7. Machines will understand how we work more
These algorithms aren’t static things, though. As they make their way into more systems, and are programmed to learn more about the data they process, the smarter they become. The better they become at anticipating our needs, as individuals or as organisations. Take Clutter, for instance. This feature in Office 365 utilises machine learning to understand your organisational relationships and prioritise your inbox by importance to you. Microsoft has made the underlying machine learning that enables features like Clutter available to the developer community to create their own machine learning applications to everything from rating one’s Movember moustache to predicting customer churn.
Because of this availability, machine learning applications will take off in 2016 – both in terms of volume and sophistication. Nowhere will that growth be more evident than with the increased importance of virtual personal assistant technology such as Cortana, which will help to curate the many disparate productivity apps we currently use. For instance, machine learning will allow the product marketing manager of a consumer packaged goods company to ask “Why is there a spike for laundry soap in Leeds?” The right machine learning app would be able to understand contextually who within the organisation would be likely to have the answer and help her find the territory manager for West Yorkshire. The app would also be able to evaluate known sales influence models using the context of Leeds, against relevant data sources to try to identify the reason for the spike.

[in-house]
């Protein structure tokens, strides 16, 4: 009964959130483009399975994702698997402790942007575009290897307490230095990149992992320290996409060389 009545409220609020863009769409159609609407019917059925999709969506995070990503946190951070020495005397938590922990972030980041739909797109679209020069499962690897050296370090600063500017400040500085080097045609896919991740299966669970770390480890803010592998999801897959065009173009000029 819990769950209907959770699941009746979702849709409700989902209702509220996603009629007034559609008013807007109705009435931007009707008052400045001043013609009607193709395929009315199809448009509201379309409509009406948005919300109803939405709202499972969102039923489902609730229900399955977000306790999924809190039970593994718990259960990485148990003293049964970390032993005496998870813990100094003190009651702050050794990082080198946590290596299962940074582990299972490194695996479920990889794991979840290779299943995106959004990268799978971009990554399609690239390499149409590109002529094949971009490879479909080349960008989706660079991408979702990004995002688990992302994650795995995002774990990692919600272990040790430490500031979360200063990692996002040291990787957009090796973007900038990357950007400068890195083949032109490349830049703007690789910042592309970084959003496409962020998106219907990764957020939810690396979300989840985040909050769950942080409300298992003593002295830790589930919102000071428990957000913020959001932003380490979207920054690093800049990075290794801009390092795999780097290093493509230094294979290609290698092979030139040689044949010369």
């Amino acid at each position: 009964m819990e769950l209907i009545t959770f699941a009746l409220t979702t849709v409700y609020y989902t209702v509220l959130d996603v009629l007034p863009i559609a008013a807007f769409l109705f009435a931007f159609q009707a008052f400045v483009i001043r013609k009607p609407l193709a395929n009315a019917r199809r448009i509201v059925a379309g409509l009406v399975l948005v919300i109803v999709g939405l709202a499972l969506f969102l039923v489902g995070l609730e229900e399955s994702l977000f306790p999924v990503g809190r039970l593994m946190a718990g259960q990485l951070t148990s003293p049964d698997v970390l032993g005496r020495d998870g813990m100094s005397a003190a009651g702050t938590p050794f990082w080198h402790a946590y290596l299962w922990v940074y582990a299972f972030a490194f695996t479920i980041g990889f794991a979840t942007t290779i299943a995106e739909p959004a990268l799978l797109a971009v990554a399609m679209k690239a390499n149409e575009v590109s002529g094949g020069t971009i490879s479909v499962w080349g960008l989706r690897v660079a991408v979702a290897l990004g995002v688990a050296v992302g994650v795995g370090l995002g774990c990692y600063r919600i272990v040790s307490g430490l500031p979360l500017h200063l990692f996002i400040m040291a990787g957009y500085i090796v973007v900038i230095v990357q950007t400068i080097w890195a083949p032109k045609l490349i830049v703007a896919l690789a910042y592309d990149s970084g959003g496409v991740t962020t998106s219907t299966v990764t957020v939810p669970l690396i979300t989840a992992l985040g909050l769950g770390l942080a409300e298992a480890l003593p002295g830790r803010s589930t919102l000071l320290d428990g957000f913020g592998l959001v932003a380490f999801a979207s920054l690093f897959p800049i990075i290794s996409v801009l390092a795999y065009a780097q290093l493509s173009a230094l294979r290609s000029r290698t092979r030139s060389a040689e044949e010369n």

8. Machines will understand our businesses more
The same technology that will enable virtual personal assistants to curate information for individuals’ productivity in 2016, will also power smarter interactions between organisations. As more data is managed in the cloud, it becomes easier for companies to securely share information with each other, and turn that information into action/business processes.
Expect 2016 to be the year we begin to see machine learning applied to massive datasets across organisations. This could be from sectors (e.g. pharmaceuticals and medical research sharing information on human genomic data) or complementary supply chains (e.g., an aeroplane manufacturer applying machine learning in partnership with airlines and parts manufacturers).